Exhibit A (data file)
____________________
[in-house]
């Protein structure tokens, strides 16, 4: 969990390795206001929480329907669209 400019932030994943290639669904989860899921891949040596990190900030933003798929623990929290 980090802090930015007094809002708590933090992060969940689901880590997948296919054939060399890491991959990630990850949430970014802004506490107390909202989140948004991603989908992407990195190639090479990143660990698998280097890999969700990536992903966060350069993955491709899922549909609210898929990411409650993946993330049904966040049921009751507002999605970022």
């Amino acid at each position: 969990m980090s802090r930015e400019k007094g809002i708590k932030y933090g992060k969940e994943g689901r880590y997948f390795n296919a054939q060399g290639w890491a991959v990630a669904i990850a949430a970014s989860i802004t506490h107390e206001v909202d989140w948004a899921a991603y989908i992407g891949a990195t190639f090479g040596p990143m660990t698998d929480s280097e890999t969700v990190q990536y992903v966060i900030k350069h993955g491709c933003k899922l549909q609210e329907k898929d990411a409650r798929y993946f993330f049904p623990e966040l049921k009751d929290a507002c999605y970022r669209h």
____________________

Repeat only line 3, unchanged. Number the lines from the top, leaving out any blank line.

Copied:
């Amino acid at each position: 969990m980090s802090r930015e400019k007094g809002i708590k932030y933090g992060k969940e994943g689901r880590y997948f390795n296919a054939q060399g290639w890491a991959v990630a669904i990850a949430a970014s989860i802004t506490h107390e206001v909202d989140w948004a899921a991603y989908i992407g891949a990195t190639f090479g040596p990143m660990t698998d929480s280097e890999t969700v990190q990536y992903v966060i900030k350069h993955g491709c933003k899922l549909q609210e329907k898929d990411a409650r798929y993946f993330f049904p623990e966040l049921k009751d929290a507002c999605y970022r669209h």